But Ruders and Richard Bradshaw, general director of the COC, saw or rather heard definite weaknesses in London. They differed, however, on how the problems might be fixed.
"We had a less sensitive conductor [Elgar Howarth]" Ruders said. "He really hammered away, and that ruined a lot of it."
Bradshaw, like many others, found the English text "almost totally incomprehensible" at the ENO, and found the performance less compelling than in Copenhagen. (There were exceptions: He was so pleased with Canadian soprano Stephanie Marshall in the lead role that he hired her for Toronto.) He also believed that the opera needed editing.
"The second act was tremendously tight," he said. "The first act had its longueurs, and I think there were others who felt the same way."
He insisted that his performance contract with Ruders's publisher give the COC the right to cut up to 20 minutes from the first act alone. He met with Lloyd to begin planning the surgery.
"We sat down and imagined that we were compelled to make 20 minutes' worth of cuts, as a hypothetical exercise," Lloyd remembered.
"We said, 'What could go, and not do damage to the audience's enjoyment?' " As they worked, however, the prospective cuts began to seem less necessary, till in the end only five to seven minutes of Ruders's 2½-hour score will be left out.
But that is far too much for one of the opera's creators.
"The librettist, Paul Bentley, is fuming with rage," said Ruders. "I'm not that squeamish. I can easily live with the cuts, but I don't understand them. . . . I wasn't consulted at all. I wasn't asked what I would suggest, until the very, very end, when I was e-mailed the final cuts by Bradshaw, four weeks ago. That was a bit strange. If it had been whittled down by 20 minutes, it would have been madness. I wouldn't have come."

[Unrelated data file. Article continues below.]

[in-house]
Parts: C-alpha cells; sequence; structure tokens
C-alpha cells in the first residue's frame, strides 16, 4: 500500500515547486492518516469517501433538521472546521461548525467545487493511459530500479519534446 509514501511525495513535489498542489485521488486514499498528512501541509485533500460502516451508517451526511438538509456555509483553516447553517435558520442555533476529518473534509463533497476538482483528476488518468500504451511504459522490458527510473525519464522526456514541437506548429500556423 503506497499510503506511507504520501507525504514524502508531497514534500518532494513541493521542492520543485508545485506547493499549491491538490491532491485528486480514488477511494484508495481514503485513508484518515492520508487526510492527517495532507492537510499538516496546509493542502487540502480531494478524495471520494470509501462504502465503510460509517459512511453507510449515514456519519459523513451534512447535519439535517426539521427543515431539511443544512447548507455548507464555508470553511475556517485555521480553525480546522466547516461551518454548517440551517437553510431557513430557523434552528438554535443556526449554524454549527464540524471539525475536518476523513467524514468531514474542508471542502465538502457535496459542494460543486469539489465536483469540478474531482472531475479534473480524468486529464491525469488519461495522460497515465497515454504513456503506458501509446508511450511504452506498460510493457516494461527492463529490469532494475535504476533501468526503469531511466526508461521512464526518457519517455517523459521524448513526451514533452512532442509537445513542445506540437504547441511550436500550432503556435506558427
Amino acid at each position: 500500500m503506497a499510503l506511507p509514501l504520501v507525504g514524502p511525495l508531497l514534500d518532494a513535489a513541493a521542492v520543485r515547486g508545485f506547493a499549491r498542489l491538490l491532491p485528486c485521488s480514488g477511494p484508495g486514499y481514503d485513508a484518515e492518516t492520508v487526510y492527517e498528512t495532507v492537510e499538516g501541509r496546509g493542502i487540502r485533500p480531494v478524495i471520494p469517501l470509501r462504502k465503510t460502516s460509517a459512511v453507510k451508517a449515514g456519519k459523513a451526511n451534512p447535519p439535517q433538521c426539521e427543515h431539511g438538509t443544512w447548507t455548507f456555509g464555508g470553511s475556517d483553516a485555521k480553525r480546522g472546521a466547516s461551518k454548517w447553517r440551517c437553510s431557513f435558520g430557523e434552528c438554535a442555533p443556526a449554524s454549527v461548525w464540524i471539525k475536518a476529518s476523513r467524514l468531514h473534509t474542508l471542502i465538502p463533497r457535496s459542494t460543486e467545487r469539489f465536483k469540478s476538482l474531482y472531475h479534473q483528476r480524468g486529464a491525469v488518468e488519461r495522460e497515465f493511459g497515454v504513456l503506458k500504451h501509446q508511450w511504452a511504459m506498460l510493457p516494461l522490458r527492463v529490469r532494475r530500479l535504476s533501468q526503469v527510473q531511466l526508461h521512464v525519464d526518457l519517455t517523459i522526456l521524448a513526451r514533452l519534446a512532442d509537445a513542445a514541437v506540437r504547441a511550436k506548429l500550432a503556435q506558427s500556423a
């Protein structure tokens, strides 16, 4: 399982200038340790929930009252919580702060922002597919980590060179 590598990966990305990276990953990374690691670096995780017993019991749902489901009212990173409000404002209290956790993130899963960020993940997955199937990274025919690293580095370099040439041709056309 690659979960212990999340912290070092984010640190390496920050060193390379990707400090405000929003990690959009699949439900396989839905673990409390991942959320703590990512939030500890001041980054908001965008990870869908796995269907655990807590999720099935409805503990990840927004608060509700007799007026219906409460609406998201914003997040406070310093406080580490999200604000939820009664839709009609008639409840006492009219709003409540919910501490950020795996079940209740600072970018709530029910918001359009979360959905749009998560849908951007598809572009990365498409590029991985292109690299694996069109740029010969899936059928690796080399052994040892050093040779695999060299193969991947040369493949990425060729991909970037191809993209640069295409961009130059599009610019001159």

Bentley, reached by e-mail, said he was "making a stand . . . in defence of my work, and indeed the work of all other living librettists." He pointed out that an entirely different production of The Handmaid's Tale by the Minnesota Opera last year had made no cuts and pleased the majority of the public and critics.
As for making the text comprehensible, Bradshaw had an easy solution: surtitles. But on this point he ran into heated resistance from Lloyd.
"I think there's something preposterous about singing in English and projecting the words," she said. Like others who oppose the use of surtitles, she laments their tendency to weaken the direct link between the audience and the action on the stage. "But I'm sure it will help in this piece," she said, with a touch of resignation. "There's a certain detachment in Atwood's work, something quite Brechtian about her refusal to allow a sentimental attachment to her characters."
A slight distancing through projected titles will only enhance this effect, she said. She's also aware that, unlike the audience at the ENO, the COC's public has developed what Bradshaw calls an "umbilical" relationship with surtitles.
Bradshaw said he's confident the opera will carry the day in Toronto, and that any fears about filling seats are misplaced. The company had already sold 13,000 subscription tickets for the opera's six performances by the time rehearsals began last month.
Ultimately, whether the piece succeeds or fails may be a matter of faith. Plenty of new works have been scuttled by performers who weren't committed to the music.
"You've got to believe in the piece, and believe you can make it work," said Bradshaw, who will conduct all performances. He said he was sure about the opera's essentials after Copenhagen, and has gradually settled his doubts about much else. Now it's up to him to convince the rest of us.
The Handmaid's Tale opens Thursday at Toronto's Hummingbird Centre. Concert pieces by Poul Ruders, with the composer in attendance, will also be heard at a Soundstreams Canada concert on Sept. 27 at the Glenn Gould Studio.